The company says that its has a contract with Norwegian Cruise Line (NCL) and is in discussions with a number of other cruise operators who are looking to implement its air lubrication technology.
“Many cruise lines have already seen a rise in fuel costs due to the significant amount of time that they operate within the 0.1% ECA zones. These costs will only increase further when the global 0.5% limit for sulphur in fuel comes into force in 2020, which is the anticipated date of implementation for the regulation”, says Noah Silberschmidt, CEO.
“In conjunction with the growing commitment to sustainability, given the consumer-facing nature of the sector, we are seeing considerable interest from cruise operators who want to offer assurances to their customers that they are proactively looking to minimise the environmental impact of their operations. They are doing this by getting ahead of regulations and implementing proven clean technologies that increase efficiencies and reduce fuel consumption and associated emissions.” he added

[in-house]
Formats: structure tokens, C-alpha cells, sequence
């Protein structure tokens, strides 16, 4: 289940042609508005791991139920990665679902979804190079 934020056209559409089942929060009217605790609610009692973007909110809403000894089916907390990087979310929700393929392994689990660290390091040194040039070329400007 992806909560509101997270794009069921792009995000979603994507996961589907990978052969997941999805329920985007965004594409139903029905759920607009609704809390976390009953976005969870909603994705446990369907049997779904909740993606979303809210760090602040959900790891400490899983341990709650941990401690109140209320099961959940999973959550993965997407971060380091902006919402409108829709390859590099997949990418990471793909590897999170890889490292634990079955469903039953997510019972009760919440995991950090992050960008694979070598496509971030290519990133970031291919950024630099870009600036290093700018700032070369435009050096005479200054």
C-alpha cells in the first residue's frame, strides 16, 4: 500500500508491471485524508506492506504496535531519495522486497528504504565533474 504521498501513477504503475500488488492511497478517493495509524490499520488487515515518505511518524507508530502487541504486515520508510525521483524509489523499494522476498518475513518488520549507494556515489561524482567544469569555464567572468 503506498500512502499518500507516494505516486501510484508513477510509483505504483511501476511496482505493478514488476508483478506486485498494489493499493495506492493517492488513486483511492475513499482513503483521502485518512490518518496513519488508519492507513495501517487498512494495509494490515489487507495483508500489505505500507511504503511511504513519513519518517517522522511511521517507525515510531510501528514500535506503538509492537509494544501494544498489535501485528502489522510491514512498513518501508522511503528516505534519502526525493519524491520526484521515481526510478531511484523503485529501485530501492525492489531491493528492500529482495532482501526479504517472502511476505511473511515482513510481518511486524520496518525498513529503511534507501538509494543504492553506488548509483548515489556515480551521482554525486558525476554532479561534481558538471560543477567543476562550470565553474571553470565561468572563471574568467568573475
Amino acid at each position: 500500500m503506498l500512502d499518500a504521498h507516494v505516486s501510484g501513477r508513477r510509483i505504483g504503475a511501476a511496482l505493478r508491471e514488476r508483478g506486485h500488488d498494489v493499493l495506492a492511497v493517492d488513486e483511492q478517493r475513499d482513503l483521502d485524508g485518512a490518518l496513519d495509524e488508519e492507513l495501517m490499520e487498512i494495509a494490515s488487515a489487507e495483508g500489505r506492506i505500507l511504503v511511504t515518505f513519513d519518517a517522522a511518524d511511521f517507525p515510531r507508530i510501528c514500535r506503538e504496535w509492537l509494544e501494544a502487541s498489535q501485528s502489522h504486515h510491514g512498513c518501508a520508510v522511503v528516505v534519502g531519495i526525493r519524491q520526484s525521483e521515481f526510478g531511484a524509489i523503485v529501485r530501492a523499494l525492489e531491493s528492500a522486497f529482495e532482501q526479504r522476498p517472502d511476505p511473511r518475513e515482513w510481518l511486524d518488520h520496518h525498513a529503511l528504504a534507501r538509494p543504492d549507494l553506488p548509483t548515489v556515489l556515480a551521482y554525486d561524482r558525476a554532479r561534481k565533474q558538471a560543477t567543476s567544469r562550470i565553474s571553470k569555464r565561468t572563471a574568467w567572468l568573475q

The company claims that data gathered from sea trials conducted with Shell and on-going testing over the past 24 months shows that the Silverstream System can deliver average net efficiency gains of 5% for tankers and 8% for larger, full bodied vessels like LNGs.
The technology can be installed to both newbuilds and retrofits, even during a short dry docking. Most significantly, the Silverstream™ System uses 66% less energy than other air lubrication systems to power the compressors which keep cavities filled with air at the required pressure.
Additionally, comparative air lubrication systems for cruise vessels use a greater number of larger compressors and air pipes, requiring significantly more space within a vessel’s hull.
Source: Silverstream Technologies